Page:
One of my favorite podcasts is How I Built This with Guy Raz. He interviews people who started companies that have become household names—like Starbucks and Wikipedia—and they discuss their personal history and how their dreams began. SHOE DOG is like an expanded version of this podcast, all about the extraordinary life of Phil Knight, founder of Nike. The swoosh is immediately recognized everywhere, and "Just Do It" is synonymous with the brand. So how did he do it? In this book, Knight recounts stories of crushing setbacks, thrilling triumphs, and the relationships that became the heart and soul of Nike. This is a fascinating and refreshingly honest story about true grit.
If you’ve been following my “New in Paperback” series here at Off the Shelf, you’ve probably figured out that I tend to prefer fiction. Well, for all you nonfiction readers out there, here’s an engrossing, fascinating read. JACKIE’S GIRL is the deeply personal account of the young woman who spent years as Jackie Kennedy’s personal assistant. Kathy McKeon relates rare and delightful memories of her time with the Kennedy family, but at its center, this book is also a moving story of a young immigrant finding her own identity in a new country.
MANHATTAN BEACH is Jennifer Egan's first historical fiction, but you wouldn't know it from reading these dazzling, propulsive pages. When Anna Kerrigan is 12 years old, she accompanies her father to visit Dexter Styles, and notices some charged mystery between the two men. Years pass, her father has disappeared, and the country is at war. Anna becomes one of the first women to work at the Brooklyn Naval Yard, where women work men’s jobs as they fight in Europe and the Pacific. When she unexpectedly meets Dexter Styles again, she begins to understand the complexity of her father's life and the reasons he might have vanished. This is a magnificent exploration of a transformative moment in America's history.
I’ve really enjoyed reading collections of short stories and essays lately. There’s something so wonderful about being able to take a full book and break it up into bite-size pieces while still having the freedom to enjoy the whole thing at once. Nate Dern’s essays are whip-smart and wickedly funny. They cover a wide swath of topics ranging from an open letter to Charles Manson to Walt Whitman teaching a spin class, to an archeologist’s journey into a suburban man cave. Though he may not be a genius, Nate Dern has still written a clever, funny collection of essays.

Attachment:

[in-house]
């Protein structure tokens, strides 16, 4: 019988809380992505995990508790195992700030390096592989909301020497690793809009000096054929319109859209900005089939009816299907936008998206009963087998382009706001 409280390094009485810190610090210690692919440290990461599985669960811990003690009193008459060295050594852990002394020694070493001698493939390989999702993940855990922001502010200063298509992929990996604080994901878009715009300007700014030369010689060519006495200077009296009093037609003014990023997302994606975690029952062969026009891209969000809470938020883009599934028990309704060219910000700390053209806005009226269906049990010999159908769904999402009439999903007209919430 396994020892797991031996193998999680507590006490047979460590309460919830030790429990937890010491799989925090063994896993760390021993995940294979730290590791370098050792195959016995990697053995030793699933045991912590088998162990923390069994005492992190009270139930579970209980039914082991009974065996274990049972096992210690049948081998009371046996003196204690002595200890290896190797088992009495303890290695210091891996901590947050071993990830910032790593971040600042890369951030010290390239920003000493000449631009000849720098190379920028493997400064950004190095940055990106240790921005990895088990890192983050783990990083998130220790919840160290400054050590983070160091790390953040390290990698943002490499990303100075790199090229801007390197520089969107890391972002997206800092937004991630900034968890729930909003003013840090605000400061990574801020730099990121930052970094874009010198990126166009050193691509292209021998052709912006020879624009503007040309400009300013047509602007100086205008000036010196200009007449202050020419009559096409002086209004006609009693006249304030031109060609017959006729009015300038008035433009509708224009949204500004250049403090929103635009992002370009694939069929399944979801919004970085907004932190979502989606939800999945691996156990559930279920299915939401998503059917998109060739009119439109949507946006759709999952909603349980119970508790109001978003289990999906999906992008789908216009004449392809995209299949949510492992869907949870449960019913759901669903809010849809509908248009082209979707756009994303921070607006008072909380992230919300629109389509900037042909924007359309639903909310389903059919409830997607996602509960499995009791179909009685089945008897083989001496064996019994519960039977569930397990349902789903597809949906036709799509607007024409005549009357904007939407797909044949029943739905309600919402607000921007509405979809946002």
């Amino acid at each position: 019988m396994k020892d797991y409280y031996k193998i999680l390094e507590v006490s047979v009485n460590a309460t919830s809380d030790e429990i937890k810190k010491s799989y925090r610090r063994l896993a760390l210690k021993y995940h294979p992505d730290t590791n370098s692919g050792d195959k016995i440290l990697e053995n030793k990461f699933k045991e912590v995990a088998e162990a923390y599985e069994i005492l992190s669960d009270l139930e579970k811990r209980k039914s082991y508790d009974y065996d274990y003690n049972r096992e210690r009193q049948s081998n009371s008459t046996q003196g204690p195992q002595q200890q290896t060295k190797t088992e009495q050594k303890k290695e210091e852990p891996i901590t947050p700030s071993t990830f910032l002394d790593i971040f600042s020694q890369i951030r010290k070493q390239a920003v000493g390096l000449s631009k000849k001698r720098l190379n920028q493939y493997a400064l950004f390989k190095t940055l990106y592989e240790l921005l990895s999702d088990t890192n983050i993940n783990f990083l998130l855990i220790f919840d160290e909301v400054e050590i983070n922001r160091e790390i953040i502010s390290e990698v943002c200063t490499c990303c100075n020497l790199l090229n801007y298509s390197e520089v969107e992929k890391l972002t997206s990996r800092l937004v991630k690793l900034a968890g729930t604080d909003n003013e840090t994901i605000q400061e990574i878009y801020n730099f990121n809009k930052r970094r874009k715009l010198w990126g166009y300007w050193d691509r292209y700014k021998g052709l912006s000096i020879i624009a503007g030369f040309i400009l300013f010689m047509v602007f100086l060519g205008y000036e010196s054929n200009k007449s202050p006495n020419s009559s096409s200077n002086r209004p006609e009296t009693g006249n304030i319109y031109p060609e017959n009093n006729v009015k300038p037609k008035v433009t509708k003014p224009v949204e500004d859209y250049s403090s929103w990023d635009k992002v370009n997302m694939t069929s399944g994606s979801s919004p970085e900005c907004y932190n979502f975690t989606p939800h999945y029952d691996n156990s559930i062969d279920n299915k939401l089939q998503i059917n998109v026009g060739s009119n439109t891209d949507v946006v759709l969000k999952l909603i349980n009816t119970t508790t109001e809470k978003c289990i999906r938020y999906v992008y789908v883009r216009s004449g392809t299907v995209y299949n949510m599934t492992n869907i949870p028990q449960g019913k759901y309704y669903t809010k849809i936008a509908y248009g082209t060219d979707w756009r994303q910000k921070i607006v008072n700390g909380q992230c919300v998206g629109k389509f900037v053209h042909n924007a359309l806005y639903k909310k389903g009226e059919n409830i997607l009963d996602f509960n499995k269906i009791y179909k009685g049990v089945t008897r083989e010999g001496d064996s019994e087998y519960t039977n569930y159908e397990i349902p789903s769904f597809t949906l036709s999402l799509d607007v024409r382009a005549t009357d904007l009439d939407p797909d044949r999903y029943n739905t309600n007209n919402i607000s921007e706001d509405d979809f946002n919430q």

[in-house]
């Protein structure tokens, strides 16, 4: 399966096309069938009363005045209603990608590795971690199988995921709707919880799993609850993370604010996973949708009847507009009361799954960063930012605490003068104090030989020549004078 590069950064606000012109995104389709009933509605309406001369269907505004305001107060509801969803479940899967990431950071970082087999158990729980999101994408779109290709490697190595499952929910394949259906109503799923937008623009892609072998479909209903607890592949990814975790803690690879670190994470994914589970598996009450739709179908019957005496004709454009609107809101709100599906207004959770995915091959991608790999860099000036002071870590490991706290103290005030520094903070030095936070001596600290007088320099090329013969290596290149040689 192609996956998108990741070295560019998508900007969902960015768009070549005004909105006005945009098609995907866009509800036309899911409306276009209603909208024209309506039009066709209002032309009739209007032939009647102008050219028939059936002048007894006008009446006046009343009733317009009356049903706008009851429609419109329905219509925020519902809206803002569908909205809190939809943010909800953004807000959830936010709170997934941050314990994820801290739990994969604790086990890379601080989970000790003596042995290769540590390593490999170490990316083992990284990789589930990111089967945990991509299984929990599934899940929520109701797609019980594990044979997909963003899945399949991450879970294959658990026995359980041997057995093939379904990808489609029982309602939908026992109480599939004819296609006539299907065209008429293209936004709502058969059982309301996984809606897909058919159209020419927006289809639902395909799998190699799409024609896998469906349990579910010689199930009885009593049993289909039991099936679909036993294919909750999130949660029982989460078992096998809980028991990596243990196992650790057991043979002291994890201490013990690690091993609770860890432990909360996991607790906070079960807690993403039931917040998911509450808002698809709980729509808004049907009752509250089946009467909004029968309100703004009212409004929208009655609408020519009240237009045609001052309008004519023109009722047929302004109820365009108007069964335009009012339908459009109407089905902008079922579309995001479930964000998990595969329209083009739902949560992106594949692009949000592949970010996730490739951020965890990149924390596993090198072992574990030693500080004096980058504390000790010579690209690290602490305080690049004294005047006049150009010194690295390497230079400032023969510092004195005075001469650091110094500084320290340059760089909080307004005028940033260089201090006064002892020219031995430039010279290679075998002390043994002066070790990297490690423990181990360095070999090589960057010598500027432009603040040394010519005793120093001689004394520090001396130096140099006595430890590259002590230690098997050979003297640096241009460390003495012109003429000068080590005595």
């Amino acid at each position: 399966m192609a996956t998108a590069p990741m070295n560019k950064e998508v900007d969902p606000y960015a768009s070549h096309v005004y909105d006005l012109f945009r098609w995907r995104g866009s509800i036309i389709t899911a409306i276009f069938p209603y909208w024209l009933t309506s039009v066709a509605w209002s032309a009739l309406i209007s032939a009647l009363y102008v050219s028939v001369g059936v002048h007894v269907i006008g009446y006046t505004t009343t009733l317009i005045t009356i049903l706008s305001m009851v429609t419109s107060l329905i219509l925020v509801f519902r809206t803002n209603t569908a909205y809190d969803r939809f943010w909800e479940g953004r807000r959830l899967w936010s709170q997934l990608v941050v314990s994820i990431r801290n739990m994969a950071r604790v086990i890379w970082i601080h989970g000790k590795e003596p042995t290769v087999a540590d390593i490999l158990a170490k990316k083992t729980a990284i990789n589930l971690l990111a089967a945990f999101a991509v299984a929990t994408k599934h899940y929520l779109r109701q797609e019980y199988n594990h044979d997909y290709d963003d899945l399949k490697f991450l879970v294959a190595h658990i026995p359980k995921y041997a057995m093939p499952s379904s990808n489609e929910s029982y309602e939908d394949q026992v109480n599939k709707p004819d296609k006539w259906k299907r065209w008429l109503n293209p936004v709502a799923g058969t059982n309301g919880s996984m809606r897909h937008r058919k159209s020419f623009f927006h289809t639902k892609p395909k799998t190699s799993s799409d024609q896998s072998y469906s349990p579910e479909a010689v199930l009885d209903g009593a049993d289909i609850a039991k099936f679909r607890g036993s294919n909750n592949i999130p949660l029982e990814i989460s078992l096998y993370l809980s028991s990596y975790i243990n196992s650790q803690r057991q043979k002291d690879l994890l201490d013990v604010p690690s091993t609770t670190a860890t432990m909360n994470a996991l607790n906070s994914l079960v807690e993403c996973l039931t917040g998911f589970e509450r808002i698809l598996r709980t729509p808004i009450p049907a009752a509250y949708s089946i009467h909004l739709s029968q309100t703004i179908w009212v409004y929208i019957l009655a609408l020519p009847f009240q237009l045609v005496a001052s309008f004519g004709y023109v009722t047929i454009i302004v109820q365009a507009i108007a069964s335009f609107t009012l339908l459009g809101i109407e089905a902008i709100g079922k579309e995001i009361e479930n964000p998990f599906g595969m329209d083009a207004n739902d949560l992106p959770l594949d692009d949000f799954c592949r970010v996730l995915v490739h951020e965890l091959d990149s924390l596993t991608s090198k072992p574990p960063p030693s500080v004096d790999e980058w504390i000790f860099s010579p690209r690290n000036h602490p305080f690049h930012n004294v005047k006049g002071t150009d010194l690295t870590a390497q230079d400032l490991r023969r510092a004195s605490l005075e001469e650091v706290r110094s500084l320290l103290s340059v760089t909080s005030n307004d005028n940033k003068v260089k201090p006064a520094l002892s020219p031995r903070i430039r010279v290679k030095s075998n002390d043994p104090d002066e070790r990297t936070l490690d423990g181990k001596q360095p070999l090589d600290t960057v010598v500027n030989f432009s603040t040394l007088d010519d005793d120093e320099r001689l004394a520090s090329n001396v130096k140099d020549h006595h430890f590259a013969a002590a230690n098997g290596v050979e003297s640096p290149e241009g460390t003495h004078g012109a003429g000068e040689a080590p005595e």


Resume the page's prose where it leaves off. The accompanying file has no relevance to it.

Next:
I’ve been a fan of Megan Miranda’s since her debut ALL THE MISSING GIRLS knocked me off my feet. THE PERFECT STRANGER is her follow-up and does not disappoint! I have been recommending this book to my sister, colleagues, and friends since it came out in hardcover last year, and I’m so excited that it’s finally available in paperback. When a journalist sets out to find a missing friend, she’s led down a rabbit hole, leaving her to wonder whether she ever knew her friend at all. This is an eerie suspense story that will keep you entertained and turning pages.
A friend recommended this book to me earlier this year and I’m so glad she did! I love a well-written historical novel, and this sounds like an entertaining and nuanced read. THE WOMEN IN THE CASTLE follows the intertwining stories of three German widows at the end of World War II as they live together in a collapsing Bavarian castle that once played host to German high society. The war has changed not only the landscape around them, but also their principles, and they each must come to terms with the repercussions of war and what it means to survive.
On the exhaustive subject of World War II, Jessica Shattuck has found a fresh perspective and an interesting viewpoint of the typical German citizen struggling against their homeland to do the right thing. This kind of bravery seems welcome and essential for today’s reader. —Stuart